It's an apt choice too because the idea of the blog also means going through all the clichés of what "anime" is and finally admitting they're a major reason you actually watch these shows and films in the first place alongside the great canonical works. Enter Gestalt, a two episode, straight-to-video fantasy action story which has these clichés by the bucket load. Characters with large eyes, bright nineties colour designs and elegant costume designs? Check. Giant sweat drops appearing when a character is nervous or baffled? Check. Random comedy and pratfalls even in a scene when a villain is vanquished? Check. No ending as many nineties OVA releases had? Absolutely and you're stuck buying the English translation of the original manga online in its multiple volumes if you want an ending, one in motion only possible after in your mind.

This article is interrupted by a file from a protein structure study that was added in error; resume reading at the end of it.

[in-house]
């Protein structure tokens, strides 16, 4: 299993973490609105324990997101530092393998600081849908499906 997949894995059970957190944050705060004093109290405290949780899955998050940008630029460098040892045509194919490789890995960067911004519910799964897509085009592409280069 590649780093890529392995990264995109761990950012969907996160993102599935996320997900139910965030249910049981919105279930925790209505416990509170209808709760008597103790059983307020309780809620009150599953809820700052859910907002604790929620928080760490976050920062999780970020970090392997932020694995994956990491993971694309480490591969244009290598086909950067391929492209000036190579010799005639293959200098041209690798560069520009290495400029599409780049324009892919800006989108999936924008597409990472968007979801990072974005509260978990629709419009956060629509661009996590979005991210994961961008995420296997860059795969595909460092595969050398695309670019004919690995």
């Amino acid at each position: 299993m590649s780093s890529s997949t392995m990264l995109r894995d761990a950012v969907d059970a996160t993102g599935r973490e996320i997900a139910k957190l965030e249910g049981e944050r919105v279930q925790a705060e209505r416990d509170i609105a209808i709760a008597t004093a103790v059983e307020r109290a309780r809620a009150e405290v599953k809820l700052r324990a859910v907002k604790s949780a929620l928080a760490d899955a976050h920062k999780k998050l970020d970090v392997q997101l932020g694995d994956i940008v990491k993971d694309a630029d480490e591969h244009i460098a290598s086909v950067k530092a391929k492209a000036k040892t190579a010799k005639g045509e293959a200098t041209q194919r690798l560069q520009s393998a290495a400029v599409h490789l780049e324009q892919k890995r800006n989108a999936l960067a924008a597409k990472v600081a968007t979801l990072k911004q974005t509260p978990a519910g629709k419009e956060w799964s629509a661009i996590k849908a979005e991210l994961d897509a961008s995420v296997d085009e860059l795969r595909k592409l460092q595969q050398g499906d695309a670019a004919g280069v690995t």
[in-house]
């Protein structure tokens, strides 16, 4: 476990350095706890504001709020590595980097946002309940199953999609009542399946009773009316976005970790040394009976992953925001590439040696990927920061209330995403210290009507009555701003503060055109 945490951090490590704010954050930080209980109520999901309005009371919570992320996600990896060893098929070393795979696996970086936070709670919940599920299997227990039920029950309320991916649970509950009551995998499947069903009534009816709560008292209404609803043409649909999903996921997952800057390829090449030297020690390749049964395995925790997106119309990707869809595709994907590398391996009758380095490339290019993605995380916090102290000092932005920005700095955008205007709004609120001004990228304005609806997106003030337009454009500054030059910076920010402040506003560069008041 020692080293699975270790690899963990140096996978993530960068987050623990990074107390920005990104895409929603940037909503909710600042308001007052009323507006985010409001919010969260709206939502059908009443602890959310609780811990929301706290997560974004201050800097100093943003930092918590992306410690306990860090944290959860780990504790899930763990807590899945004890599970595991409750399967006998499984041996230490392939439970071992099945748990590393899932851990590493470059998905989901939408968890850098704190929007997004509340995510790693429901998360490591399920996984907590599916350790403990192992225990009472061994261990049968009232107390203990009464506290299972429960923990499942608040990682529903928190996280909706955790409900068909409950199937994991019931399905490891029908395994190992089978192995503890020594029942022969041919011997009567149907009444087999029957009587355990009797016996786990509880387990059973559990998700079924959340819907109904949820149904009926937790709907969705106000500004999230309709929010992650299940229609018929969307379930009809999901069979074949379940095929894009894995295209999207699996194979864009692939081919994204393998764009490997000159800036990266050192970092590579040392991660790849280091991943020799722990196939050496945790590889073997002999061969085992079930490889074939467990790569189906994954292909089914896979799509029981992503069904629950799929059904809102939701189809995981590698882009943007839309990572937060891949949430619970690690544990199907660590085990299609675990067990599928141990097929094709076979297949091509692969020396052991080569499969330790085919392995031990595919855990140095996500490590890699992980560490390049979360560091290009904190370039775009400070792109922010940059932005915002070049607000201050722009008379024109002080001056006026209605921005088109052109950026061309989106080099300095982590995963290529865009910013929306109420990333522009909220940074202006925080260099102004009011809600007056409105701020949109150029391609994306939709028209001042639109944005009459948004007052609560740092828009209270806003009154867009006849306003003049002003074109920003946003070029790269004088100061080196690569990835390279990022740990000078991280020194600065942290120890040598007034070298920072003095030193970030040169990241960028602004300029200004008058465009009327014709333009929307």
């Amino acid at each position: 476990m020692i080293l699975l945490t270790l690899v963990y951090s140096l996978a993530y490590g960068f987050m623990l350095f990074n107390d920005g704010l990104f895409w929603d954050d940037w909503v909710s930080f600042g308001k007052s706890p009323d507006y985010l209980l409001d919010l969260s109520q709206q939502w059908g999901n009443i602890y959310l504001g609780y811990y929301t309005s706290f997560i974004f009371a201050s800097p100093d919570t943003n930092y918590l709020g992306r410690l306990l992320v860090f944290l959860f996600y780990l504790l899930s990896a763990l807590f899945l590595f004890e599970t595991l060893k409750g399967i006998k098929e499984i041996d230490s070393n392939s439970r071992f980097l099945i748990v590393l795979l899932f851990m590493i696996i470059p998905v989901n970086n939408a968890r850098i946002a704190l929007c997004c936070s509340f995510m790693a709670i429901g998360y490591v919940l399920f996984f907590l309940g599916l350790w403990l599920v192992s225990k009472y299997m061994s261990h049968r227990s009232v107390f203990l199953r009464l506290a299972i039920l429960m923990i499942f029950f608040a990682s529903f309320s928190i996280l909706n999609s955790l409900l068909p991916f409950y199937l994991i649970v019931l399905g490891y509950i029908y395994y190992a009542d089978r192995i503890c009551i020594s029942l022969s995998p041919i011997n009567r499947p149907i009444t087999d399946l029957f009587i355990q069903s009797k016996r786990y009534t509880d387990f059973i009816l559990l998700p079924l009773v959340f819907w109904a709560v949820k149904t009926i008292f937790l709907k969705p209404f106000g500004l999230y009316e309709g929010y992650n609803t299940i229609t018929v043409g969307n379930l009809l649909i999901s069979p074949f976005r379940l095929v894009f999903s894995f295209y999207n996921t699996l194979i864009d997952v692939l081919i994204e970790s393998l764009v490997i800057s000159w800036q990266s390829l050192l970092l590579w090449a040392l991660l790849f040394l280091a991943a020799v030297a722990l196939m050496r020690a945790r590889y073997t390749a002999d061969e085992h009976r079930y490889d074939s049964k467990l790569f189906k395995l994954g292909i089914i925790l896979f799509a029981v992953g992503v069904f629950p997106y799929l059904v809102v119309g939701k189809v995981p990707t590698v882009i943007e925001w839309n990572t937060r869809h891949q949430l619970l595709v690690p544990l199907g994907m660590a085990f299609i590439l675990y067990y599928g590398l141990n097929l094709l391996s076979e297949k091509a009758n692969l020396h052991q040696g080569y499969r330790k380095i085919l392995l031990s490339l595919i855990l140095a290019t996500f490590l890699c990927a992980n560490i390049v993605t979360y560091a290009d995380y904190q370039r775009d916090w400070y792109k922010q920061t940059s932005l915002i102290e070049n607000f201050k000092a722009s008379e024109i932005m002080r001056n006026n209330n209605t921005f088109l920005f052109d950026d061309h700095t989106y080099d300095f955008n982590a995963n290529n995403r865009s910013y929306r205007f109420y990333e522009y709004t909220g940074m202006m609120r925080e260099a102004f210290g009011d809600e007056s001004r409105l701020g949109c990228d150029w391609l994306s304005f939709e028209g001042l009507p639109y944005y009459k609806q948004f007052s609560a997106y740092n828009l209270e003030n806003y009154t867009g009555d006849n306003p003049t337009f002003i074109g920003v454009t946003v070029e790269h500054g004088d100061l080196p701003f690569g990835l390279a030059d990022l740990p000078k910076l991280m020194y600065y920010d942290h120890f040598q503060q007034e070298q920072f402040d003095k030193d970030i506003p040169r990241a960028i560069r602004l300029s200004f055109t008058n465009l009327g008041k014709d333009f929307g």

Like many a fantasy anime, Gestalt the anime is a curious mix of mythologies in building its briefly seen then gone world. Father Olivier, a priest, leaves his order to discover the truth about Gestalt, one of the seven Gods of his world who is seen as a horrifying demon, one so terrifying that not only was he banished to a far away island but even saying his full name, rather than merely "G", is cursed. The one member of his order we see, sulking by himself in a chapel, sends a female dark elf after him called Suzu, but during a strange moment of charity from a female owner of an inn Oliver is given a female slave called Ouri as a gift, only to discover when unlocking her ability to speak through a kiss and a magic blessing that she is a powerful sorceress who is more than capable of clearing away obstacles with only half her original ability.